Christians will find their perfect place for sincere worship in St. Sophia Orthodox Cathedral in Harbin. St. Sophia Orthodox Cathedral is one of the most magnificent structures in Harbin. It was built in 1907 after the completion of the Trans-Siberian Railway in 1903, which connected Vladivostok to northeast China. The Russian No.4 Army Division arrived in this region just after Russia's loss to the Japanese in the Russo-Japanese War (1904–1905).
Initial St. Sophia Orthodox Cathedral
The inspiration for the St. Sophia Cathedral in Harbin comes from the ornate Christ the Savior Cathedral in Borki (Kharkiv Oblast province, Ukraine), ca. 1900. The church is located on the corner of Toulin Street (Toulin jie) and Zhaolin Street (Zhaolin jie). It stands at 53.3 meters (175 ft) tall, occupies an area of 721 square meters (0.18 acres), and is the perfect example of Neo-Byzantine architecture.
The main structure is laid out like a cross with the main hall topped with a huge green tipped dome. Under the bright sun, the church and the square area it lies on looks quite like the Red Square in Moscow.
The establishment of the PRC in mainland China in 1949 by the victorious Communists ended all Christian missionary work, and treaties were signed between the Soviet and Chinese governments that provided for the turning over of Russian churches to Chinese control. The cathedral was thus closed from the period of the Great Leap Forward and Cultural Revolution.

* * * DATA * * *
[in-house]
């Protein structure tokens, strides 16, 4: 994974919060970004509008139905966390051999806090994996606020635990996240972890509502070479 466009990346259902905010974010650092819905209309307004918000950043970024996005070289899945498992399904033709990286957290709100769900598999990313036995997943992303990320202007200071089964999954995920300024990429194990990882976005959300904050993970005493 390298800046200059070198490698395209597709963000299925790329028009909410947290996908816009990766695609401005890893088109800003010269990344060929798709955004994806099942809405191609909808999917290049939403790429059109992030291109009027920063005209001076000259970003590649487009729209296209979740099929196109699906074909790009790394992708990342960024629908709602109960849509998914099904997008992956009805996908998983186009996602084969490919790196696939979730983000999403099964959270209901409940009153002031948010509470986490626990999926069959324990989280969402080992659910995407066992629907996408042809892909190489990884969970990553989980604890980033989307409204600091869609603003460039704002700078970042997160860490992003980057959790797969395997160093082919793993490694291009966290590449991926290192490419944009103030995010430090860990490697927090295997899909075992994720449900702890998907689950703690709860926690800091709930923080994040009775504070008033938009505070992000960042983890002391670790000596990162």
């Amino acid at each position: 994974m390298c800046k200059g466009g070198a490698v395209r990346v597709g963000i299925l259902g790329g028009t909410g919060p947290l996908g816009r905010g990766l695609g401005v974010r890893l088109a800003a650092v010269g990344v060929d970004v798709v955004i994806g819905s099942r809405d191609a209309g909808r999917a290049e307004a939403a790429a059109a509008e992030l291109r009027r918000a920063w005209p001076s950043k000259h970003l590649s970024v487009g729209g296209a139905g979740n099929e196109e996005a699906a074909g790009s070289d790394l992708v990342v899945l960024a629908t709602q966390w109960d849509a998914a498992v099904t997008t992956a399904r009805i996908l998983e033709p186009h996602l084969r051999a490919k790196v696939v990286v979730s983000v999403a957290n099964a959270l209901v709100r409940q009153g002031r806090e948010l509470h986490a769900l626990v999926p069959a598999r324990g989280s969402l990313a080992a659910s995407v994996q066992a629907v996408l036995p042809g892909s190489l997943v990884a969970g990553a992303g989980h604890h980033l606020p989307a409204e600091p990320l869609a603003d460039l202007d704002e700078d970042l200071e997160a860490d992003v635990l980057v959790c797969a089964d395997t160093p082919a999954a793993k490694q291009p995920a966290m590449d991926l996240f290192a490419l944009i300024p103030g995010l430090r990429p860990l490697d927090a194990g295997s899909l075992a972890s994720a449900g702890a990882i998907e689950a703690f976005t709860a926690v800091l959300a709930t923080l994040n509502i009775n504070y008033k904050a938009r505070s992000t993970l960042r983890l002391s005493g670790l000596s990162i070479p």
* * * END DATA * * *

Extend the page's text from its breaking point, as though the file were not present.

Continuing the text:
For decades it remained the invisible center of the city, surrounded by decorative material stalls, an auto body shop, a pen factory, and apartments for city government employees, until the Beijing government designated the cathedral a national cultural heritage site in 1996 as part of a nationwide campaign to protect historical sites. Although the cathedral's sturdy structure withstood its intended destruction during the Cultural Revolution, its empty hull became a warehouse for a nearby state-run department store, its windows were bricked up and saplings grew from the roof. Prefabricated concrete high-rises boxed the church in on all four sides, coming within yards of its walls, making the cathedral inaccessible and invisible from the street.
Along with its designation in 1996 as a national cultural heritage site (First class Preserved Building), a newspaper article about the "hidden" cathedral prompted donations from locals to restore the church. Local corporations, individual businesses as well as workers from nearby department stores donated money to restore the cathedral and renovate the square. A total of 12,000,000 yuan was eventually gathered and the cathedral regained its visibility in 1997, as the surrounding buildings were torn down.
New St. Sophia Orthodox Cathedral
A new "Harbin Architecture Square" conspicuously highlighted the cathedral with a huge new fountain at its entrance. The European-looking space was assigned a new meaning as the embodiment of culture and art and was re-presented to the public as the proud heritage of the city. In 1997, the cathedral was turned into the Municipal Architecture and Art Museum (Harbin Architectural Art Gallery), showcasing the multi-cultural architectural developments of Harbin throughout the ages.
The restoration was the culmination of the Harbin municipal government's attempt to turn the city's colonial era structures into tourist attractions by restoring and granting them landmark status. The restored structures are said to signify civilization and culture.
St. Sophia Orthodox Cathedral has witnessed lots of historical changes, which on the contrary add up to its culture deposits and make it a more significant place for visitors from home and abroad.